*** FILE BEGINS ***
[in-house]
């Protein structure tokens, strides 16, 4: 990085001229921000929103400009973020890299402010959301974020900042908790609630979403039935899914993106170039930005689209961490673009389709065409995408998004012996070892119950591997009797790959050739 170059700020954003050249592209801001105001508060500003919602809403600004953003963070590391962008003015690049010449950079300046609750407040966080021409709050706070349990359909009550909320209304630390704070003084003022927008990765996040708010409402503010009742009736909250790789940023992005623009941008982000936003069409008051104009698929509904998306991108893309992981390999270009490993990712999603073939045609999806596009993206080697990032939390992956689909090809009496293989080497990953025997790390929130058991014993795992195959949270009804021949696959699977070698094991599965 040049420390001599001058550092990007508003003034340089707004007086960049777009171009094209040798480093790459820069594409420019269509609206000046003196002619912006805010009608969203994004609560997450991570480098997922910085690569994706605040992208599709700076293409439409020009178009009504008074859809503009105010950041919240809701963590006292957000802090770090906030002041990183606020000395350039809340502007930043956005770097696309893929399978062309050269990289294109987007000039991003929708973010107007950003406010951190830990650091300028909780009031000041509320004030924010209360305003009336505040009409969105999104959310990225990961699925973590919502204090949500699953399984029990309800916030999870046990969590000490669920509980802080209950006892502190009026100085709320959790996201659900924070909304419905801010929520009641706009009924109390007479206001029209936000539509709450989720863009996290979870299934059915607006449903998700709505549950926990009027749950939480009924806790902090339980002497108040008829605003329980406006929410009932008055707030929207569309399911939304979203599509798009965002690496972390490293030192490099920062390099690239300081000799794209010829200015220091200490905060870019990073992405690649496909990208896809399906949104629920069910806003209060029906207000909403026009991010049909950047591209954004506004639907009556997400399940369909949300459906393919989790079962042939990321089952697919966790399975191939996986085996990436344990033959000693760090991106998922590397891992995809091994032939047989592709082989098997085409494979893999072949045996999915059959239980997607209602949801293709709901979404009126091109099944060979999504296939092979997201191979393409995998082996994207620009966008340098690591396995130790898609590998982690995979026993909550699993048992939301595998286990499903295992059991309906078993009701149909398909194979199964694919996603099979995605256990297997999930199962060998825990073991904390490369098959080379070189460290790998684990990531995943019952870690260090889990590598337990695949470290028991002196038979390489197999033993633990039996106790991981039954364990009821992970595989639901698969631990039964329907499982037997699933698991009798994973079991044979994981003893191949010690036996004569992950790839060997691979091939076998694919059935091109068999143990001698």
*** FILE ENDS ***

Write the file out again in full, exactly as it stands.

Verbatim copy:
[in-house]
């Protein structure tokens, strides 16, 4: 990085001229921000929103400009973020890299402010959301974020900042908790609630979403039935899914993106170039930005689209961490673009389709065409995408998004012996070892119950591997009797790959050739 170059700020954003050249592209801001105001508060500003919602809403600004953003963070590391962008003015690049010449950079300046609750407040966080021409709050706070349990359909009550909320209304630390704070003084003022927008990765996040708010409402503010009742009736909250790789940023992005623009941008982000936003069409008051104009698929509904998306991108893309992981390999270009490993990712999603073939045609999806596009993206080697990032939390992956689909090809009496293989080497990953025997790390929130058991014993795992195959949270009804021949696959699977070698094991599965 040049420390001599001058550092990007508003003034340089707004007086960049777009171009094209040798480093790459820069594409420019269509609206000046003196002619912006805010009608969203994004609560997450991570480098997922910085690569994706605040992208599709700076293409439409020009178009009504008074859809503009105010950041919240809701963590006292957000802090770090906030002041990183606020000395350039809340502007930043956005770097696309893929399978062309050269990289294109987007000039991003929708973010107007950003406010951190830990650091300028909780009031000041509320004030924010209360305003009336505040009409969105999104959310990225990961699925973590919502204090949500699953399984029990309800916030999870046990969590000490669920509980802080209950006892502190009026100085709320959790996201659900924070909304419905801010929520009641706009009924109390007479206001029209936000539509709450989720863009996290979870299934059915607006449903998700709505549950926990009027749950939480009924806790902090339980002497108040008829605003329980406006929410009932008055707030929207569309399911939304979203599509798009965002690496972390490293030192490099920062390099690239300081000799794209010829200015220091200490905060870019990073992405690649496909990208896809399906949104629920069910806003209060029906207000909403026009991010049909950047591209954004506004639907009556997400399940369909949300459906393919989790079962042939990321089952697919966790399975191939996986085996990436344990033959000693760090991106998922590397891992995809091994032939047989592709082989098997085409494979893999072949045996999915059959239980997607209602949801293709709901979404009126091109099944060979999504296939092979997201191979393409995998082996994207620009966008340098690591396995130790898609590998982690995979026993909550699993048992939301595998286990499903295992059991309906078993009701149909398909194979199964694919996603099979995605256990297997999930199962060998825990073991904390490369098959080379070189460290790998684990990531995943019952870690260090889990590598337990695949470290028991002196038979390489197999033993633990039996106790991981039954364990009821992970595989639901698969631990039964329907499982037997699933698991009798994973079991044979994981003893191949010690036996004569992950790839060997691979091939076998694919059935091109068999143990001698």